Made the 8-way flood fill in the
CapturedImage class (which is used to find connected changed pixels) use an in-place
vectorinstead of recursive calls for performance/scalability reasons.
I had previously noticed that thin vertical lines were not being picked up by the frame-to-frame difference algorithm. This turned out to be not because of the algorithm itself, but because of the despeckling that I did immediately after. The despeckling would remove any pixel which didn't have at least two non-background neighbors. In the case of a vertical line, since we'd start the scanning from the top, we'd remove the end-point since it only had a non-background pixel right below it. On the next scan-line, the same thing would happen, since this pixel had now become the end-point. The fix was to make the despeckling a two pass process. On the first pass, we simply count how many non-background neighbors each pixel has. On the second pass we remove those whose neighbor count is below the threshold of two and don't have any neighbors that satisfy the threshold. I also tweaked the despeckling so that if a background pixel was completely surrounded by non-background ones, it would be replaced with the average color of its neighbors. This removed one pixel "holes" that would throw off the thinning and stroke algorithms.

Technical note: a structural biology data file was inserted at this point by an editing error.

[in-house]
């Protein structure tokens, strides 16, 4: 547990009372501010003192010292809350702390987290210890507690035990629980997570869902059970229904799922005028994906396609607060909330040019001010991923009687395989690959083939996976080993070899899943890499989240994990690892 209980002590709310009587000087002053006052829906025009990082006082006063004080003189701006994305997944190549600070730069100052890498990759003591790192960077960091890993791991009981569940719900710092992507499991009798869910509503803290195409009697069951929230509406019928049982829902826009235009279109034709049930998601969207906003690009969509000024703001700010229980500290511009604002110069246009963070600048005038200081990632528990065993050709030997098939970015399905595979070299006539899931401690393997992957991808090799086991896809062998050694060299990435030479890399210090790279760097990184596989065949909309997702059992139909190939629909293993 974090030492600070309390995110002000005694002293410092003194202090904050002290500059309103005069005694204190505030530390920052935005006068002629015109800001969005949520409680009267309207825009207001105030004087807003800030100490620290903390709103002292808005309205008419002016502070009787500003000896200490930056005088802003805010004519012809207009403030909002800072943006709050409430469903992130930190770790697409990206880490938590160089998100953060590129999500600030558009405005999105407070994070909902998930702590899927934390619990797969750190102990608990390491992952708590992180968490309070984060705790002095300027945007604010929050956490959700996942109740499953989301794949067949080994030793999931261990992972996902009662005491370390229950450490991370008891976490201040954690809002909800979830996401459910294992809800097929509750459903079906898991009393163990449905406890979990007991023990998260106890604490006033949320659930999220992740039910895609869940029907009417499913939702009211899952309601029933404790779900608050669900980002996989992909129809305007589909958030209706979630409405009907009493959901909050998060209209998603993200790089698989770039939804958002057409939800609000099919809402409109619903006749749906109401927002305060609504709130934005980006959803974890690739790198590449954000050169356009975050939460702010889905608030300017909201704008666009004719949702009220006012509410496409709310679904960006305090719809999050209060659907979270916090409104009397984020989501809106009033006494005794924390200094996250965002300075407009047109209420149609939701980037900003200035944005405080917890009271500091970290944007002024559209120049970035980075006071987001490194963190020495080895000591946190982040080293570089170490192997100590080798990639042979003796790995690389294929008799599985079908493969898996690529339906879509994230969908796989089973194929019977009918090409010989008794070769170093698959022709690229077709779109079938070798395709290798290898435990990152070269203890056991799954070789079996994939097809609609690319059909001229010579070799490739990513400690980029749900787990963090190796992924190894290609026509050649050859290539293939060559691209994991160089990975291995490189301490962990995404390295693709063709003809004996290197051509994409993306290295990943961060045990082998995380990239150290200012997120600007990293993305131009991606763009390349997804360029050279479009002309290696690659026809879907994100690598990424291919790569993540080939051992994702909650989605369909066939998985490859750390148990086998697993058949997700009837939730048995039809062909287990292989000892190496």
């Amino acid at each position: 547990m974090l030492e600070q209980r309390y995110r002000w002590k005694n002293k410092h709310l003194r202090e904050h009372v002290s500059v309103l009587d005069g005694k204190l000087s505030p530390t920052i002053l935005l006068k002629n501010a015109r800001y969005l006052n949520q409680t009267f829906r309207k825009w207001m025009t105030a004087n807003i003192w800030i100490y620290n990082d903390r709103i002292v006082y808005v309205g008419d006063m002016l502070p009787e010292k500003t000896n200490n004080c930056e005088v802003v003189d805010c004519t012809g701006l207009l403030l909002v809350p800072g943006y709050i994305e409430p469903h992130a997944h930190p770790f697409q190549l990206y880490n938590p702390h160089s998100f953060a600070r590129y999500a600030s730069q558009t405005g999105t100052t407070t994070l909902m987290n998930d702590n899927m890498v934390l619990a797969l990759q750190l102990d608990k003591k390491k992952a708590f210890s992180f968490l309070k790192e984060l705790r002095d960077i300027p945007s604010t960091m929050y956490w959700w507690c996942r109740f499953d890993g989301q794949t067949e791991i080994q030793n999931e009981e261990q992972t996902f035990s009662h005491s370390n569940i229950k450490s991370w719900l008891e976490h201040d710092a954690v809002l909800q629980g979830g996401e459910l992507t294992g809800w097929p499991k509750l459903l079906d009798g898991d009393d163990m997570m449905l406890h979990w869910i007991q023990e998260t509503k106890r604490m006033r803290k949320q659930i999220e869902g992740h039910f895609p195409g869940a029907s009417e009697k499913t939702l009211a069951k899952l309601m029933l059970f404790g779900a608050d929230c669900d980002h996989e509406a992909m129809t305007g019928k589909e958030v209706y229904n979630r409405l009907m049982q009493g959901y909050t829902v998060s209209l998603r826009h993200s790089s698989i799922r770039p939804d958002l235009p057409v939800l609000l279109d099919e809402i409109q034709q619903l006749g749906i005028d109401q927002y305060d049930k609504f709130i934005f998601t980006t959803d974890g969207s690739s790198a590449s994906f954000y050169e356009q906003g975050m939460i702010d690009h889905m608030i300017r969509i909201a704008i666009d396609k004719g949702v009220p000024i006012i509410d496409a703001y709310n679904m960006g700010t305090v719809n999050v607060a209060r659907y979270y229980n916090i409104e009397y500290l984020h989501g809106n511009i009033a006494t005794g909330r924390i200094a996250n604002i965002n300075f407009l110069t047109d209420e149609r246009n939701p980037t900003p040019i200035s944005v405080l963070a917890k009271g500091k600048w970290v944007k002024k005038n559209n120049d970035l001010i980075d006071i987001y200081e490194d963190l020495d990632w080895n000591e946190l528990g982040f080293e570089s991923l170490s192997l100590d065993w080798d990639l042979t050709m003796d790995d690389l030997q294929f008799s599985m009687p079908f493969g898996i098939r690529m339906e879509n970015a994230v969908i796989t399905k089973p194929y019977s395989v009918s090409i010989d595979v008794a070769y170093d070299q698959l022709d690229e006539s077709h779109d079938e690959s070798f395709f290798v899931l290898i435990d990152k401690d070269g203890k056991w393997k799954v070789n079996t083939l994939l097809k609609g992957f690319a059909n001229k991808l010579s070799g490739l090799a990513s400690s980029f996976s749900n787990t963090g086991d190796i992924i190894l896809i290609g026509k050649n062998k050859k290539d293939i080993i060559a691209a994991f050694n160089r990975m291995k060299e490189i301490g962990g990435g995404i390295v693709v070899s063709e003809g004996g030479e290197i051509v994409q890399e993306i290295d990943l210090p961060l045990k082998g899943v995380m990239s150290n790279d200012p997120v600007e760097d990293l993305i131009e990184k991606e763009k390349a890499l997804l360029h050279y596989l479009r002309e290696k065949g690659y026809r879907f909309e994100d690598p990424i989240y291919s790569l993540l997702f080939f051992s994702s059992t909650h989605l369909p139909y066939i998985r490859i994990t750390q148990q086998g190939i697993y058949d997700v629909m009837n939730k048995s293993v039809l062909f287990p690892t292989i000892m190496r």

As previously mentioned, one problem with counting crossings to see how many times a pixel can be visited (in the case of stroke intersections) was that, even when the image is thinned, there can be pixels that, in their 8x8 neighborhood, don't have enough black-to-white transitions to be flagged as a crossing. Based on the Liu paper, I came up with an alternative criterion that also includes neighbors. Basically, for a pixel to be marked as supporting two visits, it must pass at least one of these tests:
- 4 or more black to white transitions
- 3 black to white transitions and 4 or more black neighbors
- 2 black to white transitions and 5 or more black neighbors
When following pixels to determine which ones make up a stroke, to make sure that we went through a crossing in the right direction, we would first look for the next pixel in the same direction as the previous one that had been found. So for example, in the case on the left, the two strokes would be separated "naturally" (red and green denote the two strokes, yellow pixels are shared):
1 1 1 1 11111 111111 1 1 1 1
However, in the case of the pattern on the right, the stroke has no choice but to make a turn, and then it continues along that path, with the net separation being two unnatural strokes that each make a sudden turn.
Despite being on my third paragraph describing the problem, the actual fix was two lines long. If we keep track of the average direction for the past several points, then local changes in the direction will not have such disproportionate impact. Given some decay constant
K, the new direction
D' and the average direction
D, the update function is
D = D * K + D' * (1.0 - K)